SEE these links, Carolyn and tell me if cli fi has not stuck:
Cli-Fi News and Academic Links
6. Jason Mark of Earth Island Journal with important op-ed in the New York Times
about cli fi on Dec 10, 2014
Let's repeat that NYer sentence one more time so it can have a fair
chance of coming back to bite the NYer editor who let that line get into print....perhaps one day in the
distant future, say, 2099 AD or so: "These books [and novels] have
been labelled "cli-fi," but chances are that the name won't stick. It
makes the genre sound marginal, when, in fact, climate change is
moving to the center of human experience." [They said same thing about sci fi in 1930s!]
Okay, then. Carolyn was entitled to her POV.
Then there's Scott Thill, who stands up for the Cli FI Guy and who
nailed it in his Huffington Post
blog post in late 2014 on the rise of cli fi, calling cli fi a sort of
prism'', a concept that Cli Fi Guy loves and thinks should be kept
around for a long time. Thill, a former Wired reporter who lives in
Los Angeles, land of ''Bladerunner'' and other movies, wrote:
".....Cli-fi, like sci-fi ...and so
many more, is simply the cultural prism through which we monitor and
experience ourselves as we bleed our planet dry while trying to become
machines capable of continuing once our galactic luck runs out.''
Cli Fi Guy likes everything Scott Thill writes. Hopefully, there's a
book coming out soon about cli fi and penned by Mr Thill himself, or
so a litlle birdie whispers in the night breeze.
So not to worry. .......Cli Fi Guy is here for the duration, and cli fi as a
literary, media and Hollywood term has a long shelf life ahead of it,
at least four to give more centuries.
And hopefully, it will do some
good, if only in prodding novelists and book reviewers and newspaper
headline writers and Hollywood screenwriters into putting more cli fi
front and center as humanity hurdlles toward a not so user-friendly
End Times in the distanty future of 2500 AD or 4500 AD when the
Cimapocalypse really shifts into high gear and 99 percent of the human
species dies off in a series of mass die-offs.
That's not cli fi. That's prophecy. Wake up, o ye who think watching
football on TV is more important than preparing for what our
descendants will be facing, come the Last Days. Enough of this pop
culture distraction and cat videos, cute and fun as they are.
work to do, people. Hard, difficult, mind-boggling work to do.
Are you with us? Are you of this world, or have you sold your soul
to the Great Distractor? Yeh, that pays, too. Not in the long run, but
for the short term, sure. Enjoy!
So while the Cli Fi Guy has a personal end date in just a few years, he is sure
others will carry on. So never give up the fight. We are in it for the long haul.
Stop fooling around, Face facts. Face up to it. We are doomed, doomed.
[Didn't Sargent Frazier say that on BBC's TV show "Dad's Army?" Check.]
Or is there another way to look at all this?
Cli Fi Guy is all ears and retains an open mind -- until his own personal end of life moment,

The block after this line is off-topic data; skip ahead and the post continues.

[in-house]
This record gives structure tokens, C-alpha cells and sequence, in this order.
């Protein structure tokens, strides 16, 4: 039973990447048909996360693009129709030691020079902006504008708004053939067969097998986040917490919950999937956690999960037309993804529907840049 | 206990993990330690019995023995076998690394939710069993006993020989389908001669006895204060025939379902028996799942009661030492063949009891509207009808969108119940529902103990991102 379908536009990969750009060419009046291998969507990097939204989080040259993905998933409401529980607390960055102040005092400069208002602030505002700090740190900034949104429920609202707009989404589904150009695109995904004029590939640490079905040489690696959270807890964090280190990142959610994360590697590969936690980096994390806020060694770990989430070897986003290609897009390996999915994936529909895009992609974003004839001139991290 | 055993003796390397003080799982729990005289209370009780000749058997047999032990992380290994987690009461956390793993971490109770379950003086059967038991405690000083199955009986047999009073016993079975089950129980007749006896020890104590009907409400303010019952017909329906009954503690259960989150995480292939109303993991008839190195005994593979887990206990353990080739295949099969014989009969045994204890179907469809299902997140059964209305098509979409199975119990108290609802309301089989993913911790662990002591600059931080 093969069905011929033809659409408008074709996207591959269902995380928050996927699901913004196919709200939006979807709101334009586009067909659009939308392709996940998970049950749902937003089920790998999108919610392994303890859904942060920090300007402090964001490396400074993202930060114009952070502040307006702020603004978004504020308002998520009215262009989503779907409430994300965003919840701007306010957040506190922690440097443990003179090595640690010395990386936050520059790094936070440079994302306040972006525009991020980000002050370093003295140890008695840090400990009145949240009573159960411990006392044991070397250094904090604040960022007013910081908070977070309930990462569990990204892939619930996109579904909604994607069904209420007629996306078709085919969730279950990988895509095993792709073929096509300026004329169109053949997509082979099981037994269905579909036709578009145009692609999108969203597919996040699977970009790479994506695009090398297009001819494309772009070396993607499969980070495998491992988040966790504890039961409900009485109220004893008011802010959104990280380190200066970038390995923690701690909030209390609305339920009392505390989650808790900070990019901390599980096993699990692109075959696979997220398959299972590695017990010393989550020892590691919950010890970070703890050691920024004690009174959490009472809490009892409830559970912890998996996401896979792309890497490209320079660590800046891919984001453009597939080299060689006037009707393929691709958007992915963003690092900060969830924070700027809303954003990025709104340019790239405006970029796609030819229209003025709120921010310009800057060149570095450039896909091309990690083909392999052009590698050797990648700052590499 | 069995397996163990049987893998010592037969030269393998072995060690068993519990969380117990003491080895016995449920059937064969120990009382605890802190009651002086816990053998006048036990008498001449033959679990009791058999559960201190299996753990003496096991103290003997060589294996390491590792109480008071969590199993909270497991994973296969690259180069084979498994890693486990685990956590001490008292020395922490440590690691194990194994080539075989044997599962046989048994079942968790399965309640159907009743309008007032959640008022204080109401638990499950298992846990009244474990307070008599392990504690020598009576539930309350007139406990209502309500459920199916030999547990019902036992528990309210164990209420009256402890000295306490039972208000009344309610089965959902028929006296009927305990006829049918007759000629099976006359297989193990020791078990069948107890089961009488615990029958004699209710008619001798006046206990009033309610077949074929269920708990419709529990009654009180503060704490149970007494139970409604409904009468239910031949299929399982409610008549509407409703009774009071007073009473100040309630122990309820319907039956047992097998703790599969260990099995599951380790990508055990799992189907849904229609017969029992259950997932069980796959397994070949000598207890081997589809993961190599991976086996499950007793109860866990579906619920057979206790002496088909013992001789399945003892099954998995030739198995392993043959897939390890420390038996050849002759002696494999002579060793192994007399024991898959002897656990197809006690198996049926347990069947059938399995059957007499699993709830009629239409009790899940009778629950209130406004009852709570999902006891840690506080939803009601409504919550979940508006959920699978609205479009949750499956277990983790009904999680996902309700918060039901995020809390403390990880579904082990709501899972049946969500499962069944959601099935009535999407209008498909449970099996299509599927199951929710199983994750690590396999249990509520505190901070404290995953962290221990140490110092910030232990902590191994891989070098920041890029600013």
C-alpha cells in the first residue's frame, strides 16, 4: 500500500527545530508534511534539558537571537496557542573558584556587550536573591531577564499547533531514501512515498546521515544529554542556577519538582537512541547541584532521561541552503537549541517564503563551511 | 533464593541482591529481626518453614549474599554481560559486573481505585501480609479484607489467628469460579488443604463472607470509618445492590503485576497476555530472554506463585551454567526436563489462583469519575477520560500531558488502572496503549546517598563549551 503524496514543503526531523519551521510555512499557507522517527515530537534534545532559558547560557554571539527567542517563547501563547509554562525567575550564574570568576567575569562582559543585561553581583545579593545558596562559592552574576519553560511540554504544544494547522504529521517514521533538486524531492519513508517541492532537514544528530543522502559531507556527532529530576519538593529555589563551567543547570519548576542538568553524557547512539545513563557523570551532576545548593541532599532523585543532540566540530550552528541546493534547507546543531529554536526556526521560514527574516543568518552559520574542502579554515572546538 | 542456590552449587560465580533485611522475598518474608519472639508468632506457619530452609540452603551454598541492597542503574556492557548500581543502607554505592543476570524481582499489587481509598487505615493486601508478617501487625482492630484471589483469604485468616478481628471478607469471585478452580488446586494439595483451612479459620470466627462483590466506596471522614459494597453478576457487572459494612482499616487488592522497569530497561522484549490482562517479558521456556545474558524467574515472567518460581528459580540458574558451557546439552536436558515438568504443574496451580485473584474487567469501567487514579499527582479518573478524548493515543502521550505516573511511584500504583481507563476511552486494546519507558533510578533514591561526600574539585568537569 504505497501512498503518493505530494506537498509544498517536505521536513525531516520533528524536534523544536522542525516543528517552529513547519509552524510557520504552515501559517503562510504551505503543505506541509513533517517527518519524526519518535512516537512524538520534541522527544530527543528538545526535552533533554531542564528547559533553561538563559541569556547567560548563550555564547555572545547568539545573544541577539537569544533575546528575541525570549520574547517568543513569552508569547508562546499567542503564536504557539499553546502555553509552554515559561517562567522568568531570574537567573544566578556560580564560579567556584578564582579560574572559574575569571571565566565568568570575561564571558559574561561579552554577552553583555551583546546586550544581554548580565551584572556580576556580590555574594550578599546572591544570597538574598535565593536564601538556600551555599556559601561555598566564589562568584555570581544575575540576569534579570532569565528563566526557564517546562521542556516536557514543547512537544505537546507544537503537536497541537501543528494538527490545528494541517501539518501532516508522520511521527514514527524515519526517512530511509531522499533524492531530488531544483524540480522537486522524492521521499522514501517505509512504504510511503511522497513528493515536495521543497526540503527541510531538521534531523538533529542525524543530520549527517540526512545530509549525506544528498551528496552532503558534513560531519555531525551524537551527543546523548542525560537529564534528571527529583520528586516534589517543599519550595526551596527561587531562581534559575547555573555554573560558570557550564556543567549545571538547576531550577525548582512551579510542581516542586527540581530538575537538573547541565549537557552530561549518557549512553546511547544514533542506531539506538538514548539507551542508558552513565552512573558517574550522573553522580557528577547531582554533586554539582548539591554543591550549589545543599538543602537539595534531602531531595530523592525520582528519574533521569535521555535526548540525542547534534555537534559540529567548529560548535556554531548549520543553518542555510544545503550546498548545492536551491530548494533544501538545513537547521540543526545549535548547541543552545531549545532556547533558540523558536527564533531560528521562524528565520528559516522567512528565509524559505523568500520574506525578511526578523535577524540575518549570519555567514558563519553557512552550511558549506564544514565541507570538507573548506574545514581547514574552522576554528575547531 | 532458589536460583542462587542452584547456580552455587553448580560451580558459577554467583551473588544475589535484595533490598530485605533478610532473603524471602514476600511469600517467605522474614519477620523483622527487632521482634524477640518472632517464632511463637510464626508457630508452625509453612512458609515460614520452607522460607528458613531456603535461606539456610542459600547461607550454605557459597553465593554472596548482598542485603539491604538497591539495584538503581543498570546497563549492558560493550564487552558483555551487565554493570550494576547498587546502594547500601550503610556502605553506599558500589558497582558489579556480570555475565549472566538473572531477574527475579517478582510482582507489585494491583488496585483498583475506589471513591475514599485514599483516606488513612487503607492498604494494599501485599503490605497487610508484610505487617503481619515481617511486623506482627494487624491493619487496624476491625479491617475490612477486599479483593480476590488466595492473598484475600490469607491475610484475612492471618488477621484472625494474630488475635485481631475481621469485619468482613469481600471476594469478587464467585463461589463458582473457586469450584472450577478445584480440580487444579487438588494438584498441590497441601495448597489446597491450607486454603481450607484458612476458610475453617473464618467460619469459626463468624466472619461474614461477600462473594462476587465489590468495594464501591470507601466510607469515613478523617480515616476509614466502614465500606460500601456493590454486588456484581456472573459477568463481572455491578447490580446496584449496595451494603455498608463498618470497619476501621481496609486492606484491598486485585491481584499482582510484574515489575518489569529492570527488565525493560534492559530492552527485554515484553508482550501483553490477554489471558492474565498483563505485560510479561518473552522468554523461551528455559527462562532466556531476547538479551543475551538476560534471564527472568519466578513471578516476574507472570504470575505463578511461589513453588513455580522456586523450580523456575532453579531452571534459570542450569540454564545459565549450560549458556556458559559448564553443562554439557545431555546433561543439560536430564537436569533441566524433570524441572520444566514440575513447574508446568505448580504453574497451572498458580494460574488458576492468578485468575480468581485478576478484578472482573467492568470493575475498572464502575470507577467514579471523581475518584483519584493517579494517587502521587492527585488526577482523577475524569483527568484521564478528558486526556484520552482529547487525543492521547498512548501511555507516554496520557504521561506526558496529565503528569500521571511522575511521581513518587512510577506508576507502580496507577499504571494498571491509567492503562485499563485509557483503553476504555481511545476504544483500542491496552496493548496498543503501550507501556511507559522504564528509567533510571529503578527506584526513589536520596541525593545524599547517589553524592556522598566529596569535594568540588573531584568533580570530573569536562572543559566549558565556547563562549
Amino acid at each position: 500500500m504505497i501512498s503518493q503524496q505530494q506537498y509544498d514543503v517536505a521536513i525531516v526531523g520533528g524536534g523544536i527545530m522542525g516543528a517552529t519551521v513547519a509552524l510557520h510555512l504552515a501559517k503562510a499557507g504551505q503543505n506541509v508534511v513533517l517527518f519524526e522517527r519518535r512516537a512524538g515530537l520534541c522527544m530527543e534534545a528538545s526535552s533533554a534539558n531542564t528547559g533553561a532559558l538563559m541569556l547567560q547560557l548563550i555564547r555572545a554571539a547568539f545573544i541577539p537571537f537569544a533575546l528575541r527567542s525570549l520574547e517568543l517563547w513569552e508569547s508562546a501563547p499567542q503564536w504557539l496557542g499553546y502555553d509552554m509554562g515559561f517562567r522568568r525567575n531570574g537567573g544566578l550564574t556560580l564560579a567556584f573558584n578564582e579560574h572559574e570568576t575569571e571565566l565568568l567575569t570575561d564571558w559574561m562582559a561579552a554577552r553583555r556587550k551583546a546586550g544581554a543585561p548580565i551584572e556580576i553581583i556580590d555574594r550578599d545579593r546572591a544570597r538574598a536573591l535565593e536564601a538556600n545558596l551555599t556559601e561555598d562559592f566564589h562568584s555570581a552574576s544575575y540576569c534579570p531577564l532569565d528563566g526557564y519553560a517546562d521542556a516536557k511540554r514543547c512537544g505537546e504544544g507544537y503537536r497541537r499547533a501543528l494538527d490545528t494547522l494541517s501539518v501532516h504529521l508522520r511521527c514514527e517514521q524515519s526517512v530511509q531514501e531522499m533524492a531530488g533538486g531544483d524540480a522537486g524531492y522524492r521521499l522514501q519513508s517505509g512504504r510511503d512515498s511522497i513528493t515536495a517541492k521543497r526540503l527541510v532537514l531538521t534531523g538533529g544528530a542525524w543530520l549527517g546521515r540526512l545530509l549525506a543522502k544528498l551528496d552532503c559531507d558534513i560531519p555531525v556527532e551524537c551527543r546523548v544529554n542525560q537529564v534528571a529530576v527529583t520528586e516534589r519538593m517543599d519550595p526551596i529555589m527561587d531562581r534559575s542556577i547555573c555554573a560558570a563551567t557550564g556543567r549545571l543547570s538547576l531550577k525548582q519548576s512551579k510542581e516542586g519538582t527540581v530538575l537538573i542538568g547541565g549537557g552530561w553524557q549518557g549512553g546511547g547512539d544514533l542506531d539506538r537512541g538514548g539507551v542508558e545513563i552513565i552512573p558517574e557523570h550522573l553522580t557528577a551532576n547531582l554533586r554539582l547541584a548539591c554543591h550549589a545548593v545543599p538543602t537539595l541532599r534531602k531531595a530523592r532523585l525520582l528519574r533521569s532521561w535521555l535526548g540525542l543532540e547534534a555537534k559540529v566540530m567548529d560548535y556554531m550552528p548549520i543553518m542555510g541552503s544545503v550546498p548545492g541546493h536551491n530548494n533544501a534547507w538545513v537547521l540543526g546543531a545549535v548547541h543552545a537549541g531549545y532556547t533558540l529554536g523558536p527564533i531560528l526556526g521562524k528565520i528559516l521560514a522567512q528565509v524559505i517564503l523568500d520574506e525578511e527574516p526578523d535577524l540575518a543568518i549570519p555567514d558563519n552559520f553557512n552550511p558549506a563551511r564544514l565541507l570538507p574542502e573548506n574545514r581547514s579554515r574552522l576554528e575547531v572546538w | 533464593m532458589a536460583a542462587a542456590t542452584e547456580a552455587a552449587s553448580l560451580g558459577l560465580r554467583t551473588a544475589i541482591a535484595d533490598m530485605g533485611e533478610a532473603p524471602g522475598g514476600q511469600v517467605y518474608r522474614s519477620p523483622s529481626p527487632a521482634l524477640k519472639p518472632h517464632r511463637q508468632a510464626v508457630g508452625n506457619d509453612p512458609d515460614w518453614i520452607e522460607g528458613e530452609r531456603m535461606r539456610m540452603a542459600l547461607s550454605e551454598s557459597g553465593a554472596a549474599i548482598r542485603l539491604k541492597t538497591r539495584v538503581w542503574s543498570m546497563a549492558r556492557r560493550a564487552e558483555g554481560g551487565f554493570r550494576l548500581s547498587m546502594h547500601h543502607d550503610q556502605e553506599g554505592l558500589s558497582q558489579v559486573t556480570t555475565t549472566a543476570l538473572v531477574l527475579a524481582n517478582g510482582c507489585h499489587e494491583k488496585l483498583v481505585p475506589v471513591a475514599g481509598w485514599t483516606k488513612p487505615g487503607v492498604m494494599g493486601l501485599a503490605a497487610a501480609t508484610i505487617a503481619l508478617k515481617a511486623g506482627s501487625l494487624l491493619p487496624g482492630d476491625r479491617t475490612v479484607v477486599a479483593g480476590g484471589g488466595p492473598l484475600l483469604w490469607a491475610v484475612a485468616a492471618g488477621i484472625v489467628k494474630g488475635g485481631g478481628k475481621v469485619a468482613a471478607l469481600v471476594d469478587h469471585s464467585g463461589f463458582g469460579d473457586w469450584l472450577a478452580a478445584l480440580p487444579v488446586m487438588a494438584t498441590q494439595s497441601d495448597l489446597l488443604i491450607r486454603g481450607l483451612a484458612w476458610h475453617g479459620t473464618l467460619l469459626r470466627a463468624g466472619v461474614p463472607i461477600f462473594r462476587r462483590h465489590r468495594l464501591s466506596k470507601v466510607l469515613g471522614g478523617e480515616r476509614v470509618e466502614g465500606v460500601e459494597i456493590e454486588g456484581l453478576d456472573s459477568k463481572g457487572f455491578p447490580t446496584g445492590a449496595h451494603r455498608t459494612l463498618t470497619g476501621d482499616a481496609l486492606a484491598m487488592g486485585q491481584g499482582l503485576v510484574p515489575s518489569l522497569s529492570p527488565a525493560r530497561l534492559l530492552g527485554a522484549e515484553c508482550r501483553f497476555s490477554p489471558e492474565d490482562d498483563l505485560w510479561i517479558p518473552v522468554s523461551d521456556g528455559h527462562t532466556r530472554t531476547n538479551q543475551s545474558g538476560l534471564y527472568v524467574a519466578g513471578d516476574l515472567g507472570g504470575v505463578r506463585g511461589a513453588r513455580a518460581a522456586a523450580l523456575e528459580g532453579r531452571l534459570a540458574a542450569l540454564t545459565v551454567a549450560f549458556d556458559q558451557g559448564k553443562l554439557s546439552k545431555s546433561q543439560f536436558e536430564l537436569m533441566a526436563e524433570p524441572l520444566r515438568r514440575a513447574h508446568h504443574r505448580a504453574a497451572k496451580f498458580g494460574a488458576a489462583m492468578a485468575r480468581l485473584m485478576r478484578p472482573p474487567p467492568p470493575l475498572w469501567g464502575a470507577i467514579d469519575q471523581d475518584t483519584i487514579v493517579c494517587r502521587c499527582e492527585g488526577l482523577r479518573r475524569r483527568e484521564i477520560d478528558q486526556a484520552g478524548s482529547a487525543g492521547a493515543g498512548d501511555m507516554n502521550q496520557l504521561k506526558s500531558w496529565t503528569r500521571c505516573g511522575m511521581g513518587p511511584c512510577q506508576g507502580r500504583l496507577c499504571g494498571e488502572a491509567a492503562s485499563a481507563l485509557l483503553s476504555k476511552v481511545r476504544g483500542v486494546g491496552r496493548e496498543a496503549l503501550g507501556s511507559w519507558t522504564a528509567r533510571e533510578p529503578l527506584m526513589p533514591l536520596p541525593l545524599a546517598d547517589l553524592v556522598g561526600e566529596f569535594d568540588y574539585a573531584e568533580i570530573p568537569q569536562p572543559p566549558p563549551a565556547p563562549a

circa 2032, and then he won't have a mind anymore at all. That's what
his insurance company told him.
Peace, brothers and sisters. The Cli Fi Guy has spoken. With humor
and a grain of salt. Playfulness gets us to the other side of midnight.
This is not a rant. This is a prayer.
Now to the ''Flood''.
Ace reporter Alison Flood in the UK wrote in 2013 on her semi-privte blog for a major
publishing from in London, Weidenfeld & Something, that she
positively almost threw up when she first encounterd the cli fi term.
"....a horrendous-sounding term, but apparently there is now such a
genre as "cli-fi" - climate fiction," she wrote on her blog.
A cli fi whisperer also told Flood -- a great cli fi name if there was
one! -- that when the term was first coined, at the time, there was a
fair bit of resistance - "What a stupid stupid concept ... completely
stupid and has no chance of catching on except among a small climate
nutter clique," wrote one commenter.
But now NPR and the New York Times and the Guardian have all picked up on
cli fi - it's "so hot right now" , according to NPR. And fast forward to
2015 and cli fi has been picked up by Slate, The New York Times, Time
magazine, the Associated Press, the Financial Times and dozens of
publications in Brazil, Italy, Germnay, Taiwan, Japan Norway and Spain.
Even aliens in outer space are talking about cli fi now. Ask Isaac Asimov.
He's worried about global warming, too, and has been as far back as 1989.
Flood closes her cli fi blog spiel with a surrender of sorts.
writing: ".... "cli-fi" novels I've enjoyed over the years include
Kim Stanley Robinson's climate change trilogy, Stephen Baxter's
''Flood'' - which closes as the seas lap over the top of Everest, an
astonishing image, and - of course - JG Ballard's ''The Drowned
World.'' ...I might not like the
sound of it, but it looks as though "cli-fi" is here to stay." (SMILE)
In the great long ago, people didn't like the sound of sci fi, either, Alison!
So yes, Alison. Cli fi is here to stay...
Here. To. Stay.
And thanks for stopping by.
Cli Fi Guy. He's not me , or you. He's all of us.
And yes, he's still got miles to go before he sleeps (you, too)
as these woods are dark and dank and Disneyfied and deep....
And do note, all ye who have scrolled down this far:
writer farmer Jason Mark of Earth Island Journal in Berkeley with important op-ed in the New York Times
about cli fi on Dec 10, 2014 went like this: